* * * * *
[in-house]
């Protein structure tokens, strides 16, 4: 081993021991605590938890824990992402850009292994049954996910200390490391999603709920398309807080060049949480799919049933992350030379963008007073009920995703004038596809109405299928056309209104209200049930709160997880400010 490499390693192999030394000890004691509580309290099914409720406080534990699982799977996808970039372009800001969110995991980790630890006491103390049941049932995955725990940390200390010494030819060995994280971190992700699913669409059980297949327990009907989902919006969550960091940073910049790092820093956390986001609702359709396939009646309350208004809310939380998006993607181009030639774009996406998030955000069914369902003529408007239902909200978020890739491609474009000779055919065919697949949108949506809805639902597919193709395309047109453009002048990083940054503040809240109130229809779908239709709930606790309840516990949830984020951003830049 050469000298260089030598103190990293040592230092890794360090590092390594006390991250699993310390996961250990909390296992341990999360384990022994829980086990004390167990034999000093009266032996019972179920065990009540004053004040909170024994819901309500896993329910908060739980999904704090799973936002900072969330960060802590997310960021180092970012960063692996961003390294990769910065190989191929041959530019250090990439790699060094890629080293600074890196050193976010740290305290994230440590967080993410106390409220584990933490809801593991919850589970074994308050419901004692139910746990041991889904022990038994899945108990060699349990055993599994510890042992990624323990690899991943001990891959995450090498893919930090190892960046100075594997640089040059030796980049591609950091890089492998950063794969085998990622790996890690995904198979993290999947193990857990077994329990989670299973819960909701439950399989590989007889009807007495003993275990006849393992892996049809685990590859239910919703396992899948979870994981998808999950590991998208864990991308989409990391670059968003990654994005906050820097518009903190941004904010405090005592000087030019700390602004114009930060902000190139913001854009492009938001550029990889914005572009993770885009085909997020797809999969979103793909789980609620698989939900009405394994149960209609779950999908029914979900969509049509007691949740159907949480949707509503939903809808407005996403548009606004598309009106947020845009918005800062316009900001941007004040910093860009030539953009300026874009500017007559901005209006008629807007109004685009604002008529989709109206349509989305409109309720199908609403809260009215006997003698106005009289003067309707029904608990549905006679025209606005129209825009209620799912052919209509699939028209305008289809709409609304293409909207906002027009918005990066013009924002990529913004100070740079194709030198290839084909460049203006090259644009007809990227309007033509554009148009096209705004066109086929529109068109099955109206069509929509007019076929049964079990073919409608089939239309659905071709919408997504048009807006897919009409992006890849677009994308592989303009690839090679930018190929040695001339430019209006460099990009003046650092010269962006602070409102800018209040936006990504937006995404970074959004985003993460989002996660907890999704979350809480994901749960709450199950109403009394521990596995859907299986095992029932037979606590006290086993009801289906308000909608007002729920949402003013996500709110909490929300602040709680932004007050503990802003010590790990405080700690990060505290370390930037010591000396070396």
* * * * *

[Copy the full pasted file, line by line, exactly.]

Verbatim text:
[in-house]
């Protein structure tokens, strides 16, 4: 081993021991605590938890824990992402850009292994049954996910200390490391999603709920398309807080060049949480799919049933992350030379963008007073009920995703004038596809109405299928056309209104209200049930709160997880400010 490499390693192999030394000890004691509580309290099914409720406080534990699982799977996808970039372009800001969110995991980790630890006491103390049941049932995955725990940390200390010494030819060995994280971190992700699913669409059980297949327990009907989902919006969550960091940073910049790092820093956390986001609702359709396939009646309350208004809310939380998006993607181009030639774009996406998030955000069914369902003529408007239902909200978020890739491609474009000779055919065919697949949108949506809805639902597919193709395309047109453009002048990083940054503040809240109130229809779908239709709930606790309840516990949830984020951003830049 050469000298260089030598103190990293040592230092890794360090590092390594006390991250699993310390996961250990909390296992341990999360384990022994829980086990004390167990034999000093009266032996019972179920065990009540004053004040909170024994819901309500896993329910908060739980999904704090799973936002900072969330960060802590997310960021180092970012960063692996961003390294990769910065190989191929041959530019250090990439790699060094890629080293600074890196050193976010740290305290994230440590967080993410106390409220584990933490809801593991919850589970074994308050419901004692139910746990041991889904022990038994899945108990060699349990055993599994510890042992990624323990690899991943001990891959995450090498893919930090190892960046100075594997640089040059030796980049591609950091890089492998950063794969085998990622790996890690995904198979993290999947193990857990077994329990989670299973819960909701439950399989590989007889009807007495003993275990006849393992892996049809685990590859239910919703396992899948979870994981998808999950590991998208864990991308989409990391670059968003990654994005906050820097518009903190941004904010405090005592000087030019700390602004114009930060902000190139913001854009492009938001550029990889914005572009993770885009085909997020797809999969979103793909789980609620698989939900009405394994149960209609779950999908029914979900969509049509007691949740159907949480949707509503939903809808407005996403548009606004598309009106947020845009918005800062316009900001941007004040910093860009030539953009300026874009500017007559901005209006008629807007109004685009604002008529989709109206349509989305409109309720199908609403809260009215006997003698106005009289003067309707029904608990549905006679025209606005129209825009209620799912052919209509699939028209305008289809709409609304293409909207906002027009918005990066013009924002990529913004100070740079194709030198290839084909460049203006090259644009007809990227309007033509554009148009096209705004066109086929529109068109099955109206069509929509007019076929049964079990073919409608089939239309659905071709919408997504048009807006897919009409992006890849677009994308592989303009690839090679930018190929040695001339430019209006460099990009003046650092010269962006602070409102800018209040936006990504937006995404970074959004985003993460989002996660907890999704979350809480994901749960709450199950109403009394521990596995859907299986095992029932037979606590006290086993009801289906308000909608007002729920949402003013996500709110909490929300602040709680932004007050503990802003010590790990405080700690990060505290370390930037010591000396070396």